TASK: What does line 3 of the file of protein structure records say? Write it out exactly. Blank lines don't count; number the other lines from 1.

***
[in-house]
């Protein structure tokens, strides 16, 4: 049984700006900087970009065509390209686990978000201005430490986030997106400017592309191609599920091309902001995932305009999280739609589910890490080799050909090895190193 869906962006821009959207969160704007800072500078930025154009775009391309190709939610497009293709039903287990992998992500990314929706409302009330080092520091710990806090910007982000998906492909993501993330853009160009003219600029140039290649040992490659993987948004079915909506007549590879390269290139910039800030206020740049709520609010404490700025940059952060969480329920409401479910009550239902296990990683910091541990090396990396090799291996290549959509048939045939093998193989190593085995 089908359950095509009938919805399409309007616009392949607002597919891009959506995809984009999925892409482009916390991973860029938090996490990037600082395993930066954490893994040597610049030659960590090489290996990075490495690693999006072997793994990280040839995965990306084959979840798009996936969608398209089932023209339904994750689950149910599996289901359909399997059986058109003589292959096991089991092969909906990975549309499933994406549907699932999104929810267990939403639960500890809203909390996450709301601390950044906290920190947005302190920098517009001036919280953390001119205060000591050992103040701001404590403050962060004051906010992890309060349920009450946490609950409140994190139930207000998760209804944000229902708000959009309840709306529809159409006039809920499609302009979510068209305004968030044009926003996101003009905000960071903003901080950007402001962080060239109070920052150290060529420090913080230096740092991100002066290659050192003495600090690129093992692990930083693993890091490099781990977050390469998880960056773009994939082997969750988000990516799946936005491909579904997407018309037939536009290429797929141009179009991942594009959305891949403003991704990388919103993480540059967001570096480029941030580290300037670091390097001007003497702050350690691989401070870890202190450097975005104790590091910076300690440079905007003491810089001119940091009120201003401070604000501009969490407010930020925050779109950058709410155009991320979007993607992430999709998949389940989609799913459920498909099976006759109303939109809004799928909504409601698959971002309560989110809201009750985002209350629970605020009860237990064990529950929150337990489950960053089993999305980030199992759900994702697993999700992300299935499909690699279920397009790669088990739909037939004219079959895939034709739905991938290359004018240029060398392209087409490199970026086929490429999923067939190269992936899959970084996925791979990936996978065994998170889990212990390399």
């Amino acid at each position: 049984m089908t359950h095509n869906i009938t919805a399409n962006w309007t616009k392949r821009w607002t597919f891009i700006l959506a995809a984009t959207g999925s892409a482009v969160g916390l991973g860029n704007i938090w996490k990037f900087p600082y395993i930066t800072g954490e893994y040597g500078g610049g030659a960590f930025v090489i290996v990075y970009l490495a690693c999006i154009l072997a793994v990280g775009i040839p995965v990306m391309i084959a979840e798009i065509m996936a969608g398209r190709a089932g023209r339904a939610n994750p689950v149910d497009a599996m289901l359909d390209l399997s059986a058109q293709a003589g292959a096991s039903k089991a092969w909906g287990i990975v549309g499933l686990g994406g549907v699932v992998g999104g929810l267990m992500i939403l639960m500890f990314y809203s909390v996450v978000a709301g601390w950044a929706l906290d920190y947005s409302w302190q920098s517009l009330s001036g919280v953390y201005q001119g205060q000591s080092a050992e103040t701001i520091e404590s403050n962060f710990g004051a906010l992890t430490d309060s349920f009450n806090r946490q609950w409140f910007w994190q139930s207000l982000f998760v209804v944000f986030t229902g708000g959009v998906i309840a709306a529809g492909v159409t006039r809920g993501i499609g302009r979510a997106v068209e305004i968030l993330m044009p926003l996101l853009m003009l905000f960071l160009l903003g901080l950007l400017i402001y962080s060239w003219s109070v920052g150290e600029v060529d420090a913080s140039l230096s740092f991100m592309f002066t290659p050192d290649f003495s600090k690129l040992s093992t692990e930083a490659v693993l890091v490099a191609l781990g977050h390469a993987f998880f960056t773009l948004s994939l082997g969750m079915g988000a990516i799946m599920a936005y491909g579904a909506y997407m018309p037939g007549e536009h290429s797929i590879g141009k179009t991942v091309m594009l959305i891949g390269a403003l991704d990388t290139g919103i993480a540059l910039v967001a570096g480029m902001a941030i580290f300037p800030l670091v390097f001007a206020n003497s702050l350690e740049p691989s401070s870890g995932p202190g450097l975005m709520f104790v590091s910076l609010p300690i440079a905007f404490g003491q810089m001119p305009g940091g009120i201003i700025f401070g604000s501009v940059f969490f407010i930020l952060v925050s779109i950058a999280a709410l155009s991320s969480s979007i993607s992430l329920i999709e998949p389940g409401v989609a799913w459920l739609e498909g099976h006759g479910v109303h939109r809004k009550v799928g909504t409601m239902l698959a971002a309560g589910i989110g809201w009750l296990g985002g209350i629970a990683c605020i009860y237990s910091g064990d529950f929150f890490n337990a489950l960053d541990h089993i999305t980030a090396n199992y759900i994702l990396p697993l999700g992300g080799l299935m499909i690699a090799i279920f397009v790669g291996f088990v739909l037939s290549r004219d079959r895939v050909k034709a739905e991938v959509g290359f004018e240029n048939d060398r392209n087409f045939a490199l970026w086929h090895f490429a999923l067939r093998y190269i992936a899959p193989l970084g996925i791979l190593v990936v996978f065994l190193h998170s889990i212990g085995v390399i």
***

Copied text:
């Amino acid at each position: 049984m089908t359950h095509n869906i009938t919805a399409n962006w309007t616009k392949r821009w607002t597919f891009i700006l959506a995809a984009t959207g999925s892409a482009v969160g916390l991973g860029n704007i938090w996490k990037f900087p600082y395993i930066t800072g954490e893994y040597g500078g610049g030659a960590f930025v090489i290996v990075y970009l490495a690693c999006i154009l072997a793994v990280g775009i040839p995965v990306m391309i084959a979840e798009i065509m996936a969608g398209r190709a089932g023209r339904a939610n994750p689950v149910d497009a599996m289901l359909d390209l399997s059986a058109q293709a003589g292959a096991s039903k089991a092969w909906g287990i990975v549309g499933l686990g994406g549907v699932v992998g999104g929810l267990m992500i939403l639960m500890f990314y809203s909390v996450v978000a709301g601390w950044a929706l906290d920190y947005s409302w302190q920098s517009l009330s001036g919280v953390y201005q001119g205060q000591s080092a050992e103040t701001i520091e404590s403050n962060f710990g004051a906010l992890t430490d309060s349920f009450n806090r946490q609950w409140f910007w994190q139930s207000l982000f998760v209804v944000f986030t229902g708000g959009v998906i309840a709306a529809g492909v159409t006039r809920g993501i499609g302009r979510a997106v068209e305004i968030l993330m044009p926003l996101l853009m003009l905000f960071l160009l903003g901080l950007l400017i402001y962080s060239w003219s109070v920052g150290e600029v060529d420090a913080s140039l230096s740092f991100m592309f002066t290659p050192d290649f003495s600090k690129l040992s093992t692990e930083a490659v693993l890091v490099a191609l781990g977050h390469a993987f998880f960056t773009l948004s994939l082997g969750m079915g988000a990516i799946m599920a936005y491909g579904a909506y997407m018309p037939g007549e536009h290429s797929i590879g141009k179009t991942v091309m594009l959305i891949g390269a403003l991704d990388t290139g919103i993480a540059l910039v967001a570096g480029m902001a941030i580290f300037p800030l670091v390097f001007a206020n003497s702050l350690e740049p691989s401070s870890g995932p202190g450097l975005m709520f104790v590091s910076l609010p300690i440079a905007f404490g003491q810089m001119p305009g940091g009120i201003i700025f401070g604000s501009v940059f969490f407010i930020l952060v925050s779109i950058a999280a709410l155009s991320s969480s979007i993607s992430l329920i999709e998949p389940g409401v989609a799913w459920l739609e498909g099976h006759g479910v109303h939109r809004k009550v799928g909504t409601m239902l698959a971002a309560g589910i989110g809201w009750l296990g985002g209350i629970a990683c605020i009860y237990s910091g064990d529950f929150f890490n337990a489950l960053d541990h089993i999305t980030a090396n199992y759900i994702l990396p697993l999700g992300g080799l299935m499909i690699a090799i279920f397009v790669g291996f088990v739909l037939s290549r004219d079959r895939v050909k034709a739905e991938v959509g290359f004018e240029n048939d060398r392209n087409f045939a490199l970026w086929h090895f490429a999923l067939r093998y190269i992936a899959p193989l970084g996925i791979l190593v990936v996978f065994l190193h998170s889990i212990g085995v390399i």